[Editor’s Note: After consultation with the Faculty Senate, the President’s annual State of the University report transitioned from a spoken address to a written account. Below is 2015’s edition; readers are encouraged to post questions and comments.]
We begin the semester’s final week of classes at a moment of great promise for our university—and for the world.
This fall, we witnessed students protesting discrimination and isolation on campuses across the country.
We grappled with critical questions regarding refugees from Syria, and wept as we learned the toll of terrorist acts in Paris.
In each instance, and many more, we asked, “Why?”
And then, “What should we do?”
Our university’s mission calls on us to discover new knowledge and deepen understanding. We live in a time when both are desperately needed. We stand as an institution uniquely prepared to contribute.
Consider history associate professor Peter Shulman’s recent tweets of 1930s polls regarding U.S. attitudes toward European refugees. They have drawn thousands of retweets and articles in Time, The New York Times and more. The attention comes because the information from decades’ past offers invaluable insights for today.
As Shulman told Time, “You can think about all the other instances of looking back and saying we should have done something different. … It’s almost predictable that the next generation will look back and say, it really should have been different.”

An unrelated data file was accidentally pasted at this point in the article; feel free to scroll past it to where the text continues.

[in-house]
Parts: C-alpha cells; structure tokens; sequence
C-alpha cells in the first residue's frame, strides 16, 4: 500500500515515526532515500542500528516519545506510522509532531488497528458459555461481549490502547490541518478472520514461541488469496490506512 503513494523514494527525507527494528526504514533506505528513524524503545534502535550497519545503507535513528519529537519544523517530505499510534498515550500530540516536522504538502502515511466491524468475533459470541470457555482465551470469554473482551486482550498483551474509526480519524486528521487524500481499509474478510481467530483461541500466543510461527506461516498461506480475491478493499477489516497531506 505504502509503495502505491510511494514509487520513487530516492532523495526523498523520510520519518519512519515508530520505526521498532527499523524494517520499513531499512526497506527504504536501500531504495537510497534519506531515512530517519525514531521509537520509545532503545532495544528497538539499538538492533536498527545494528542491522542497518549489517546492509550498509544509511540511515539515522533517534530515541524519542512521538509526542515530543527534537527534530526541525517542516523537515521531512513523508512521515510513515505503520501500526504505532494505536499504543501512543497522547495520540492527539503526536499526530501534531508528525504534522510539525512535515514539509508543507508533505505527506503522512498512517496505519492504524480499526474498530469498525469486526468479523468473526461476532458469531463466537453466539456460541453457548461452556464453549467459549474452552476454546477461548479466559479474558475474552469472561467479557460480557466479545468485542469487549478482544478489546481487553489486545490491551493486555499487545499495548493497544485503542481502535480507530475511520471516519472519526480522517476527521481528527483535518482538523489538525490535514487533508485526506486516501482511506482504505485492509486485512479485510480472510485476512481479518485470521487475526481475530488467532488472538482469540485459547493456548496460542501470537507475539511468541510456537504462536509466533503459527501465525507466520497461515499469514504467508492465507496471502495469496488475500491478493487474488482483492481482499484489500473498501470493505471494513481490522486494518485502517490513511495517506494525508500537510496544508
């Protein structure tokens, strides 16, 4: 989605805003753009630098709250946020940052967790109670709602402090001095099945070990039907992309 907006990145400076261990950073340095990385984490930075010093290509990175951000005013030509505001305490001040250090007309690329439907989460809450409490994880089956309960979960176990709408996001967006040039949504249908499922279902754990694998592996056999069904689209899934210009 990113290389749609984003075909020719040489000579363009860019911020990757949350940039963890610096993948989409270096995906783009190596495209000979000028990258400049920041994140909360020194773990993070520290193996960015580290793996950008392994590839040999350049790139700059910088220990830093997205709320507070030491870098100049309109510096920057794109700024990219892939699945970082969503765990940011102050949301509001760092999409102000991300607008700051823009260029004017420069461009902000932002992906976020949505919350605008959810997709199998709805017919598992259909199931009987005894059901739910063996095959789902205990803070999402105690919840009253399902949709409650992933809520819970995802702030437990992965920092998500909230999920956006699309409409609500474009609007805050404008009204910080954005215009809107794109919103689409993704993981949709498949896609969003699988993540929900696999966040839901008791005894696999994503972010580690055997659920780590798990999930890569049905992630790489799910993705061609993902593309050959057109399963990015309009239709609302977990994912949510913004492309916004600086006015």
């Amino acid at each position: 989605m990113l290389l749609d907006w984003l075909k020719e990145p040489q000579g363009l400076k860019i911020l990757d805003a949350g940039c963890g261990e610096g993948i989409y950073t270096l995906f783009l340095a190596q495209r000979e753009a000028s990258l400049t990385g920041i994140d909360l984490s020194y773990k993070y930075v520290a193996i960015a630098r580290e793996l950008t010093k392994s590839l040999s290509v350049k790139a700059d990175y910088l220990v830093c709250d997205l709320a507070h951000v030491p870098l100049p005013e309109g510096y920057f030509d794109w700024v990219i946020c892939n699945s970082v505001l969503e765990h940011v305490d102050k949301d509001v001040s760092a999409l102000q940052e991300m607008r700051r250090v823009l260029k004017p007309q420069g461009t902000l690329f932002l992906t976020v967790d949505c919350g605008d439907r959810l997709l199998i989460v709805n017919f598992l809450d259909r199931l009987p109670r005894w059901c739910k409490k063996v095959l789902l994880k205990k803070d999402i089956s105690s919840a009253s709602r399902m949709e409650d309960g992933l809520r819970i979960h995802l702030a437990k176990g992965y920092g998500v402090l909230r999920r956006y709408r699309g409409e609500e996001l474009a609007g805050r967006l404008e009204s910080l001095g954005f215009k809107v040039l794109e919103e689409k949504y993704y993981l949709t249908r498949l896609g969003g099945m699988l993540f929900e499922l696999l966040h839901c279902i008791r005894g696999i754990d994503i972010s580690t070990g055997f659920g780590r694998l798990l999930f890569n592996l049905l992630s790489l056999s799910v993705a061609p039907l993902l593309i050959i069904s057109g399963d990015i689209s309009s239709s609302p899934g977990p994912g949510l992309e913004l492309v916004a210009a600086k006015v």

This State of the University includes traditional reflections about the year that has passed. But I am even more focused on our future. What can our earlier experiences teach us about those to come? How can our efforts inform and improve society? And, just as important, what additional steps can we take to support one another within this campus community?
That same week we opened the first floors of the Larry Sears and Sally Zlotnick Sears think[ box ], the innovation hub housed in the Richey Mixon Building on the southwest corner of campus. As many of you read this weekend, 1962 alumnus J.B. Richey died last week at 79. Richey, the developer of the world’s first commercially available full-body CAT scan, joined with his friend and colleague Mal Mixon to help lead Invacare from a small, sleepy company to a global powerhouse. In 2011, the pair became among the first public contributors to think[ box ] by making a $5 million commitment. We will miss J.B.’s intellect, ingenuity and powerful commitment to inspiring future inventors and entrepreneurs.
Even the project’s tiny pilot space, opened in 2012, helped catalyze 20 student start-ups. Their products range from a high-tech wristband that stores user passcodes to an emission-free electrical bike. Among other projects to emerge from think[ box ] is a foot-powered cell phone charger for remote villages; two students designed the device as part of a course called “Engineering for the World’s Poorest,” and won a $15,000 federal grant for further development and field testing.